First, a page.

Dry January has been a thing for a few years. But now, more and more people are extending their dry spells—especially, surprisingly, young people. In fact, a recent U.K. survey found that nearly one in five millennials don't drink, and a full 66 percent say alcohol isn't important to their social lives. Other research showed that less than half of people ages 16 to 24 said they drank in the past week, while two-thirds of those aged 45 to 64 said the same thing.
That trend isn't just a coincidence, or a function of young people not having enough money to spend on going out. The first survey found that many millennials say they don't drink or don't drink much because of their health. "Living well and eating healthy are no longer a trend, they're here to stay," says Howard P. Goodman, a licensed psychotherapist, addiction specialist, and clinical supervisor at Luminance Recovery. Many of these teetotalers are giving up alcohol, but not because they have a problem or addiction, he says. "It's about people being conscious about how we treat our bodies to feel better overall. As we become more aware of the health consequences of what we consume, cutting out alcohol is just another extension of clean eating, similar to cutting out processed foods and preservatives," he explains. Sure enough, Google Trends indicates that searches for the term "benefits of quitting drinking" rose by about 70 percent in the last five years.
But it's not all about physical health. Mental well-being encourages people to drop bottles too. "I think sobriety is becoming a trend now because people are just tired of the inauthentic way we show up when we're drunk," asserts Radha Agrawal, a founder of Daybreaker, a sober morning dance party. "We're more interested in cultivating a healthier lifestyle and developing real connections. At Daybreaker, we're rebranding the word sober to mean connected, present, and mindful instead of serious, grave, and solemn." (I Quit Drinking for a Month—and These 12 Things Happened)
Still, even for moderate drinkers, the idea of giving up drinking for good or seriously cutting back can be a bit daunting. How will you handle work parties? What will you do at happy hour? Will your friends think it's weird? What about first dates?! We use alcohol to relax after a stressful day and as a dose of courage to help us get over awkward or overwhelming social situations. "Even if you aren't addicted to alcohol, you might still rely on it without realizing," Goodman says. "The good news is that as time goes on and you strengthen your commitment to sobriety, turning down a drink or coming up with an alternative plan gets easier." To help ease the transition, try these alcohol-free alternatives to wind you down or psych you up.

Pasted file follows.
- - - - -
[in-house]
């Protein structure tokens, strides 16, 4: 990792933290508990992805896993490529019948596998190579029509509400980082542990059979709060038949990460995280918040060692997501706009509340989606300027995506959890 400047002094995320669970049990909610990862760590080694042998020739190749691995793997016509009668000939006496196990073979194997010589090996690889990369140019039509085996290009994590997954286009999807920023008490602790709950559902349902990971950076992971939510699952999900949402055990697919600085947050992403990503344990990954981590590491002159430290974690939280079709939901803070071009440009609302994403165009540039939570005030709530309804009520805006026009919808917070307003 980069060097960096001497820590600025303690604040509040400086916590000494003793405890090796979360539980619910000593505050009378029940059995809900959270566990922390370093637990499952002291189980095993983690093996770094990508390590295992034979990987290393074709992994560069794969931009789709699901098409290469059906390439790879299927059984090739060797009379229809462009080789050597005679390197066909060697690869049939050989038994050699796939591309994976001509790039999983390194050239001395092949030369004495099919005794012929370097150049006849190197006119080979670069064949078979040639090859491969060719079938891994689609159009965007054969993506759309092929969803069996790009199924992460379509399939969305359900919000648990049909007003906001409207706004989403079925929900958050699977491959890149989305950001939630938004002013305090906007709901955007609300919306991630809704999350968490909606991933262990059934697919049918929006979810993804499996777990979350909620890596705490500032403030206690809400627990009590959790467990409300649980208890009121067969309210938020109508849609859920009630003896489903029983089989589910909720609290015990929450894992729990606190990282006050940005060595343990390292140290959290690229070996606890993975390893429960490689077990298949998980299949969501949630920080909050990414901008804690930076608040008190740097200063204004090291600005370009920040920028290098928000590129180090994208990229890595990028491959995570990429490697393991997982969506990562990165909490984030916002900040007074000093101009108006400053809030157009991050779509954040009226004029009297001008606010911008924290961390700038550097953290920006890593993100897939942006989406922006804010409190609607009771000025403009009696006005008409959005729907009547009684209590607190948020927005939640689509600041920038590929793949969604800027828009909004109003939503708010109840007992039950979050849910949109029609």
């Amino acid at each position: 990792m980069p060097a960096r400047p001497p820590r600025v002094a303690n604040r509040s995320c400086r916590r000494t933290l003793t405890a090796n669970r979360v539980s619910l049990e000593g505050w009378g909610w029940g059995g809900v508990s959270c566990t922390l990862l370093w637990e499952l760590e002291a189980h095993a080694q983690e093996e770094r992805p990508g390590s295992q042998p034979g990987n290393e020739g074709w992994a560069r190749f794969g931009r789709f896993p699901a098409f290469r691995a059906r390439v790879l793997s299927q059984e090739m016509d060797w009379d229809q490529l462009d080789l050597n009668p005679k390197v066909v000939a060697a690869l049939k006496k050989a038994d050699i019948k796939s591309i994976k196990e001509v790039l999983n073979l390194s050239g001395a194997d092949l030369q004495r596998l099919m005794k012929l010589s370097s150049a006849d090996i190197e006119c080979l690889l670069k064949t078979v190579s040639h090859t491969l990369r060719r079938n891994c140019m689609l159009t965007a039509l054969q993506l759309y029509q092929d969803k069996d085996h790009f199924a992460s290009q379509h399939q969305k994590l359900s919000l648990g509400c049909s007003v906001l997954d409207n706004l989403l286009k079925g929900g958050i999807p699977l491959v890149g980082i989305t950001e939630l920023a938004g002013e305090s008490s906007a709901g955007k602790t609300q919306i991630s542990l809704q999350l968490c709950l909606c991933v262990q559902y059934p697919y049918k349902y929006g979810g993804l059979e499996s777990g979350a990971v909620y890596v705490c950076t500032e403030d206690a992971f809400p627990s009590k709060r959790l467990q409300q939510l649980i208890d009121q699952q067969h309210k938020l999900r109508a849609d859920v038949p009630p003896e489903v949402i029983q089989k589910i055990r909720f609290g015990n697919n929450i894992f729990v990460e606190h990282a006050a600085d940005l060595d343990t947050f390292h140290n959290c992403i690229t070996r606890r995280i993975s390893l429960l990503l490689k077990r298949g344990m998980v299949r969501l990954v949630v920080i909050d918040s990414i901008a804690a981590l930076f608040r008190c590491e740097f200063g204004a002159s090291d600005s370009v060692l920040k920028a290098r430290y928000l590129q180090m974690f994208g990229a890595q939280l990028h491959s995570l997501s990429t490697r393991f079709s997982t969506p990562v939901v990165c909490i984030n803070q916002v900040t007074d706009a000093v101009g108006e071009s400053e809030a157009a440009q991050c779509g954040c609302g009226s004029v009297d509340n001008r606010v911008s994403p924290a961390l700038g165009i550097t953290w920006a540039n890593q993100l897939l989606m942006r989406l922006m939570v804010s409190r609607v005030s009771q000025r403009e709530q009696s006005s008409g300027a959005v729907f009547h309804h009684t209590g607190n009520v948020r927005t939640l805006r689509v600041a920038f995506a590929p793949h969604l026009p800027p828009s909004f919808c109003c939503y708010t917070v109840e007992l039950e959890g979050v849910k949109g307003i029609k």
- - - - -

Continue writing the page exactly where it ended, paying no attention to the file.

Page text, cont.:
Kava tea. This sip, made from the root of a plant related to pepper, is becoming way more popular. It contains compounds known as kavalactones, which have a strong anti-stress effect. The taste is... not great. But the relaxation effects are said to be worth it for people looking to unwind sans wine. (A caveat: The FDA warns that some kava products have been linked to liver damage. So if you have a preexisting condition that affects your liver, you might want to talk to your doctor before trying a tea.)
Mineral-spiked sips. Mocktails containing magnesium can stand in for alcohol-dosed variations. The mineral is a natural stress reliever. Plus, many women don't get enough in their daily diet. Blend a smoothie rich in dark, leafy greens (a natural source of the mineral) or try a powdered supplement like Natural Vitality Natural Calm. ($25, walmart.com)
Exercise. "True relaxation is a skill, and without the crutch of alcohol, it may require time and practice. One of my top recommendations for dealing with stress naturally is regular exercise," Goodman says. Uh, sold. Exercise is also great when you're giving up drinking because you can do it with friends in place of going out—trade in the bar for the barre.
Meditation. This is the other stress-buster Goodman recommends. But when it comes to relaxing, meditation is more like a marathon than a sprint—you won't get the near-instantaneous hit of calm a glass of wine (or a cup of kava) provides. But if you can give it a couple weeks, you may find a new sense of tranquility imbued into your everyday life, making the post-work cocktail unnecessary.
Anti-bar crawls. Go on a food crawl (search for "culinary walking tours" in your area if "food crawl" doesn't yield any results) or a juice crawl. It's an opportunity to socialize around something other than alcohol.
Dance. Daybreaker combines an hour-long workout with a couple hours of dancing—all before work. "In all my research on the science of dance, I saw that we can actually naturally inspire our brain to release our four happy brain chemicals—dopamine, oxytocin, serotonin, and endorphin—the same chemical release you'd get from drugs or alcohol, just through dancing sober in the morning with other people," Agrawal says. If there's no Daybreaker in your city, look for other sober parties, which are gaining steam everywhere. Or just dance anywhere—holding a glass while trying to bust a move is inconvenient anyway.